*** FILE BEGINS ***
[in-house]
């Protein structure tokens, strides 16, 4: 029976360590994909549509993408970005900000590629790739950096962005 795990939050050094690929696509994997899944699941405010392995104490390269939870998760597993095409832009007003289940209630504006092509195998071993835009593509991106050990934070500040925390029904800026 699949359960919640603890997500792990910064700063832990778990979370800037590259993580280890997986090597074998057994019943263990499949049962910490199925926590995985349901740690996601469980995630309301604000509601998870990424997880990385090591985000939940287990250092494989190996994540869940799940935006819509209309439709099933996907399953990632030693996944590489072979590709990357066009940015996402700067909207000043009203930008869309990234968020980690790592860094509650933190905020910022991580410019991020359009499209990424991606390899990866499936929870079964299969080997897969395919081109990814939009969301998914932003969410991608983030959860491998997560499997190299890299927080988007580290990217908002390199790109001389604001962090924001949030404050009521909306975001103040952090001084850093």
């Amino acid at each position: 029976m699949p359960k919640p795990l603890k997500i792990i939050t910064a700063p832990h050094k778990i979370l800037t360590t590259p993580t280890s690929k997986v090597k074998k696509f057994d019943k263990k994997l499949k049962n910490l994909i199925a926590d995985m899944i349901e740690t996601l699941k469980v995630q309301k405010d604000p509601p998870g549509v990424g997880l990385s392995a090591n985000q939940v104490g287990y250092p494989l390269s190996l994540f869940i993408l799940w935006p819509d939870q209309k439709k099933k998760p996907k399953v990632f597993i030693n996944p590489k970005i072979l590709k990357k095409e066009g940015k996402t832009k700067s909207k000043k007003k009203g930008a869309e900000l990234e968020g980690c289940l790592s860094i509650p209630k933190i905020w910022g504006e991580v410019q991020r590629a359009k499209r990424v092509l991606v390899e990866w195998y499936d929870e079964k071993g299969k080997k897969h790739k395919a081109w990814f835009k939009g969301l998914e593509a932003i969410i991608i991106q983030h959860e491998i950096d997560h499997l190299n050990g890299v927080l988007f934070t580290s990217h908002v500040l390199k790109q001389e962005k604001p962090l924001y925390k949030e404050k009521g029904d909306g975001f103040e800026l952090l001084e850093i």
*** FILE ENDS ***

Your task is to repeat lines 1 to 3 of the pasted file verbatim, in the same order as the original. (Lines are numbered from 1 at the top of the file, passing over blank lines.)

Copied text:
[in-house]
């Protein structure tokens, strides 16, 4: 029976360590994909549509993408970005900000590629790739950096962005 795990939050050094690929696509994997899944699941405010392995104490390269939870998760597993095409832009007003289940209630504006092509195998071993835009593509991106050990934070500040925390029904800026 699949359960919640603890997500792990910064700063832990778990979370800037590259993580280890997986090597074998057994019943263990499949049962910490199925926590995985349901740690996601469980995630309301604000509601998870990424997880990385090591985000939940287990250092494989190996994540869940799940935006819509209309439709099933996907399953990632030693996944590489072979590709990357066009940015996402700067909207000043009203930008869309990234968020980690790592860094509650933190905020910022991580410019991020359009499209990424991606390899990866499936929870079964299969080997897969395919081109990814939009969301998914932003969410991608983030959860491998997560499997190299890299927080988007580290990217908002390199790109001389604001962090924001949030404050009521909306975001103040952090001084850093």
């Amino acid at each position: 029976m699949p359960k919640p795990l603890k997500i792990i939050t910064a700063p832990h050094k778990i979370l800037t360590t590259p993580t280890s690929k997986v090597k074998k696509f057994d019943k263990k994997l499949k049962n910490l994909i199925a926590d995985m899944i349901e740690t996601l699941k469980v995630q309301k405010d604000p509601p998870g549509v990424g997880l990385s392995a090591n985000q939940v104490g287990y250092p494989l390269s190996l994540f869940i993408l799940w935006p819509d939870q209309k439709k099933k998760p996907k399953v990632f597993i030693n996944p590489k970005i072979l590709k990357k095409e066009g940015k996402t832009k700067s909207k000043k007003k009203g930008a869309e900000l990234e968020g980690c289940l790592s860094i509650p209630k933190i905020w910022g504006e991580v410019q991020r590629a359009k499209r990424v092509l991606v390899e990866w195998y499936d929870e079964k071993g299969k080997k897969h790739k395919a081109w990814f835009k939009g969301l998914e593509a932003i969410i991608i991106q983030h959860e491998i950096d997560h499997l190299n050990g890299v927080l988007f934070t580290s990217h908002v500040l390199k790109q001389e962005k604001p962090l924001y925390k949030e404050k009521g029904d909306g975001f103040e800026l952090l001084e850093i």